Induction Cooktop

무공해건강냄비 2008. 5. 24. 13:11


What Is "Induction Cooking"?

Here's the Basic Idea

"Cooking" is the application of heat to food. Indoor cooking is almost entirely done either in an oven or on a cooktop of some sort, though occasionally a grill or griddle is used.

Cooktops--which may be part of a range/oven combination or independent built-in units (and which are known outside the U.S.A. as "hobs")--are commonly considered to be broadly divided into gas and electric types, but that is an unfortunate oversimplification.

In reality, there are several very different methods of "electric" heating, which have little in common save that their energy input is electricity. Such methods include, among others, coil elements (the most common and familiar kind of "electric" cooker), halogen heaters, and induction. Further complicating the issue is the sad habit of referring to several very different kinds of electric cookers collectively as "smoothtops," even though there can be wildly different heat sources under those smooth, glassy tops.

As we said, cooking is the application of heat to food. Food being prepared in the home is very rarely if ever cooked on a rangetop except in a cooking vessel of some sort--pot, pan, whatever. Thus, the job of the cooker is not to heat the food but to heat the cooking vessel--which in turn heats and cooks the food. That not only allows the convenient holding of the food--which may be a liquid--it also allows, when we want it, a more gradual or more uniform application of heat to the food by proper design of the cooking vessel.

Cooking has therefore always consisted in generating substantial heat in a way and place that makes it easy to transfer most of that heat to a conveniently placed cooking vessel. Starting from the open fire, mankind has evolved many ways to generate such heat. The two basic methods in modern times have been the chemical and the electrical: one either burns some combustible substance--such as wood, coal, or gas--or one runs an electrical current through a resistance element (that, for instance, is how toasters work), whether in a "coil" or, more recently, inside a halogen-filled bulb.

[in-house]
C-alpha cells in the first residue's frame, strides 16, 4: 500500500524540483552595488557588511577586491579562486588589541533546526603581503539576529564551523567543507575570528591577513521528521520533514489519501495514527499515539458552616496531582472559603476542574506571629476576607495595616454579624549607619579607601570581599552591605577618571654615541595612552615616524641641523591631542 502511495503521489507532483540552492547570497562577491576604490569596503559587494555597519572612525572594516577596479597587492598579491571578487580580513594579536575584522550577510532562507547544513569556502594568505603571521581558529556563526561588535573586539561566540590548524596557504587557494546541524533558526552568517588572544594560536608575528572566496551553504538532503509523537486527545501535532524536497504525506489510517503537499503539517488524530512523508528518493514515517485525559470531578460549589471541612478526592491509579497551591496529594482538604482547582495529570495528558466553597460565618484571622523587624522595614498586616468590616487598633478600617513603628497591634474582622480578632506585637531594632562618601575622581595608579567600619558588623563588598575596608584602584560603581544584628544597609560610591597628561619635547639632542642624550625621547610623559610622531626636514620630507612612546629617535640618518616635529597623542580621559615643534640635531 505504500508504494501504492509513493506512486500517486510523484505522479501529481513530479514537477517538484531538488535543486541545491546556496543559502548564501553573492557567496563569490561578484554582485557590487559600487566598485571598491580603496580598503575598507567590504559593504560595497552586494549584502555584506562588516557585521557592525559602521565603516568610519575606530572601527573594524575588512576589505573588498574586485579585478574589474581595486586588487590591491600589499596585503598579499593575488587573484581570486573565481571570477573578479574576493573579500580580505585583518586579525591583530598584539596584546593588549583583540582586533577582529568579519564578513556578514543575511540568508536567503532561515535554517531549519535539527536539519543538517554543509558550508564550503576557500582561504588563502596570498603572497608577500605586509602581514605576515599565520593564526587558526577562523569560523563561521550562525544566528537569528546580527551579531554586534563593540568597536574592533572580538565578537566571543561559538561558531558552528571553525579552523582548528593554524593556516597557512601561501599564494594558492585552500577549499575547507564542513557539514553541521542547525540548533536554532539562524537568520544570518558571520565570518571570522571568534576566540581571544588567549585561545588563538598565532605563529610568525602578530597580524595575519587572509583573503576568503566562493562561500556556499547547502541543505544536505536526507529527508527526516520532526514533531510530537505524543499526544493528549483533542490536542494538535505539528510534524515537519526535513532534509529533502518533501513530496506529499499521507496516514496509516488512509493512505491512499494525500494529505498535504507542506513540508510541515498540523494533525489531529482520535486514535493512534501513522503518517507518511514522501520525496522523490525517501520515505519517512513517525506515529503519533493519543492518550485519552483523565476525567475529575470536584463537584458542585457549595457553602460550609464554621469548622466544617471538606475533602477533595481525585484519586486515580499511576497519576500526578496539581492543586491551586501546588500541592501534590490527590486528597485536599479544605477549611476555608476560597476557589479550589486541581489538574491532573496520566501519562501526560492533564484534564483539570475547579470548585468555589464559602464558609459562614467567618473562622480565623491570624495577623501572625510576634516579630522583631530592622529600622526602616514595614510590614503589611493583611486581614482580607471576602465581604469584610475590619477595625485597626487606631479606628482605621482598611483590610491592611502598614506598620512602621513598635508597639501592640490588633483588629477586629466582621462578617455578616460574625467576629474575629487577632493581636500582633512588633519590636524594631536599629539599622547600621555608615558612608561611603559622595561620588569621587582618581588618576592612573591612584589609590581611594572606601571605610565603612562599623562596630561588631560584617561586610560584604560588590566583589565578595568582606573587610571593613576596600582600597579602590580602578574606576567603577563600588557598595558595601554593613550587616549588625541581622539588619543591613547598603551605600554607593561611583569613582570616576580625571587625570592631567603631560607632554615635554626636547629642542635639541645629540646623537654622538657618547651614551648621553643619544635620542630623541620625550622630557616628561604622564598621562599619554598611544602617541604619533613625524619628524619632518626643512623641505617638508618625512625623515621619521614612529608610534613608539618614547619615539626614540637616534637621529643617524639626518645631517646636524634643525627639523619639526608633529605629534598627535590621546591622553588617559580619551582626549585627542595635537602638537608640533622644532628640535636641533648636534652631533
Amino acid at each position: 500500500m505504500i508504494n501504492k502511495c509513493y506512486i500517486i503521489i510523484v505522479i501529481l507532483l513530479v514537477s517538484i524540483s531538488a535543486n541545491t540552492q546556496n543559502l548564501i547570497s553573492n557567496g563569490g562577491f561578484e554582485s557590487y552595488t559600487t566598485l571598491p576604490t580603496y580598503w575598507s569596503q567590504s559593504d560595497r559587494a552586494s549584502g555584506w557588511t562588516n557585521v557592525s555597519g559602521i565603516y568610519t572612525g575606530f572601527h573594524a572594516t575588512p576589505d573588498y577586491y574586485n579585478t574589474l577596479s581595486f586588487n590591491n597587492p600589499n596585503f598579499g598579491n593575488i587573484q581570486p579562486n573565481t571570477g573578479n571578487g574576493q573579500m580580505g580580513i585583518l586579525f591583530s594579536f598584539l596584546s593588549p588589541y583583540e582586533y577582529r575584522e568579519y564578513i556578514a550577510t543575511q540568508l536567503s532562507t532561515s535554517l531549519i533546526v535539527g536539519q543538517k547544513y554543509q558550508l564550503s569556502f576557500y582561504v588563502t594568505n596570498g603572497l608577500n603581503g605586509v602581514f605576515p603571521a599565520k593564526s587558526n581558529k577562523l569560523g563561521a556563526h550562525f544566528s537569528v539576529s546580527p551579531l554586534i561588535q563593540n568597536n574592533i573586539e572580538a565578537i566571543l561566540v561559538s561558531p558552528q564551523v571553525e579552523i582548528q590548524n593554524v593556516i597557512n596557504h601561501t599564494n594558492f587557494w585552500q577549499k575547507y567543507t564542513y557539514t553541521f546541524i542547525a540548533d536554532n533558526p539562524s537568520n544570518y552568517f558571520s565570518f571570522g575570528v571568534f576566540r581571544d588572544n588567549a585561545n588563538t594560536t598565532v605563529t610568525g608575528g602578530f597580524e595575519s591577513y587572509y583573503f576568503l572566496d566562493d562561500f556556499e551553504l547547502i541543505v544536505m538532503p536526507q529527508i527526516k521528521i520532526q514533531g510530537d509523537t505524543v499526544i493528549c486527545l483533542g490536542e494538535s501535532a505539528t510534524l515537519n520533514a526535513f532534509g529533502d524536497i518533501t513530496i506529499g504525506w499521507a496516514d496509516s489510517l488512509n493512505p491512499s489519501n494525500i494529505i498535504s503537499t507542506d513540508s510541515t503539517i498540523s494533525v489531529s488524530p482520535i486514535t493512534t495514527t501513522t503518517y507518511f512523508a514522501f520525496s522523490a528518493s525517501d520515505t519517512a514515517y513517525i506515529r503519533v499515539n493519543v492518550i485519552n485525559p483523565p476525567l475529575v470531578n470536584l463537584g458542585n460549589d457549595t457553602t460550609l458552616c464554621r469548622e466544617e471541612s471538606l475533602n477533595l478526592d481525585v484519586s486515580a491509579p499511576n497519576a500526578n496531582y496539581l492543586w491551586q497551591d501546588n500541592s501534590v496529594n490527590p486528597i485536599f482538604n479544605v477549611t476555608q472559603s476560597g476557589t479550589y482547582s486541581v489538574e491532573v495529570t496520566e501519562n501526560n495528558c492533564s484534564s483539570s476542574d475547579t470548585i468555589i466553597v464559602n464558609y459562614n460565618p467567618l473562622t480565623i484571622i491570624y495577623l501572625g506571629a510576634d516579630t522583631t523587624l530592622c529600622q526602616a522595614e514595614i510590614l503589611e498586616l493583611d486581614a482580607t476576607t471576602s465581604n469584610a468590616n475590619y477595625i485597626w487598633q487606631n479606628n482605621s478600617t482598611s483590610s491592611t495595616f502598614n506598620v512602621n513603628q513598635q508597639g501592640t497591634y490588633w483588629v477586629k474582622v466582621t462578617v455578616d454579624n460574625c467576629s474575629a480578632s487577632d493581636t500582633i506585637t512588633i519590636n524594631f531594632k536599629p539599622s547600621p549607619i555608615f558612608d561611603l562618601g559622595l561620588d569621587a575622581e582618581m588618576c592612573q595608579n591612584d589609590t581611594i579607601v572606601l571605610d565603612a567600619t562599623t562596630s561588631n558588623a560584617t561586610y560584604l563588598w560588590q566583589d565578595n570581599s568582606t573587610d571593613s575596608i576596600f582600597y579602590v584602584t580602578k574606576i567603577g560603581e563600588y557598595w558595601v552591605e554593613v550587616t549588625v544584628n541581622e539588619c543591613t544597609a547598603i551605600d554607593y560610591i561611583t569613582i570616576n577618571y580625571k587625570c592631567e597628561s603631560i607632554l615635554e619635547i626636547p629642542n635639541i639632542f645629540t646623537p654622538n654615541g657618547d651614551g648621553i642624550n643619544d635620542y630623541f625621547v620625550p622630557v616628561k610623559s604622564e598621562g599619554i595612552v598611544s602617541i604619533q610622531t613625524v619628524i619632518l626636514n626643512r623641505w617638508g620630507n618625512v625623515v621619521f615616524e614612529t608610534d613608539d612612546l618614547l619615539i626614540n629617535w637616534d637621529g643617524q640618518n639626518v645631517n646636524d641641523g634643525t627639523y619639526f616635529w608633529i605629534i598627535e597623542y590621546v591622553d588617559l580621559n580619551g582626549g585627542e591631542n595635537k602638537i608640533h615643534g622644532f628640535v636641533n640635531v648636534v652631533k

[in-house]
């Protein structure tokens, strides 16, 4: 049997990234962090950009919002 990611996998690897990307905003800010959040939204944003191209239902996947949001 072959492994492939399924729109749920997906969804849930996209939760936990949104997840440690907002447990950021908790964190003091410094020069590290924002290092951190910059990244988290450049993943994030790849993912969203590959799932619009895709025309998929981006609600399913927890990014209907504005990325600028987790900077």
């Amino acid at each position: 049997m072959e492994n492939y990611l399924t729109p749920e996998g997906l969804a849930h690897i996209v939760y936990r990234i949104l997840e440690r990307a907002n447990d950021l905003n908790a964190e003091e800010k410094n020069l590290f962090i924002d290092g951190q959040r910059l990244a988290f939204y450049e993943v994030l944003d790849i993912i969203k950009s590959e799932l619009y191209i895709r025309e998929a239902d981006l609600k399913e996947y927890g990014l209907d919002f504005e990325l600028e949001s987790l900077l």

Induction is a third method, completely different from all other cooking technologies--
it does
not involve generating heat which is then transferred to the cooking vessel,
it makes
the cooking vessel itself the original generator of the cooking heat.


How does an induction cooker do that?

Put simply, an induction-cooker element (what on a gas stove would be called a "burner") is a powerful, high-frequency electromagnet, with the electromagnetism generated by sophisticated electronics in the "element" under the unit's ceramic surface. When a good-sized piece of magnetic material--such as, for example, a cast-iron skillet--is placed in the magnetic field that the element is generating, the field transfers ("induces") energy into that metal. That transferred energy causes the metal--the cooking vessel--to become hot. By controlling the strength of the electromagnetic field, we can control the amount of heat being generated in the cooking vessel--and we can change that amount instantaneously.

(To be technical, the field generates a loop current--a flow of electricity--within the metal of which the pot or pan is made, and that current flow through the resistance of the metal generates heat, just as current flowing through the resistance element of a conventional electric range's coil generates heat; the difference is that here, the heat is generated directly in the pot or pan itself, not in any part of the cooker.)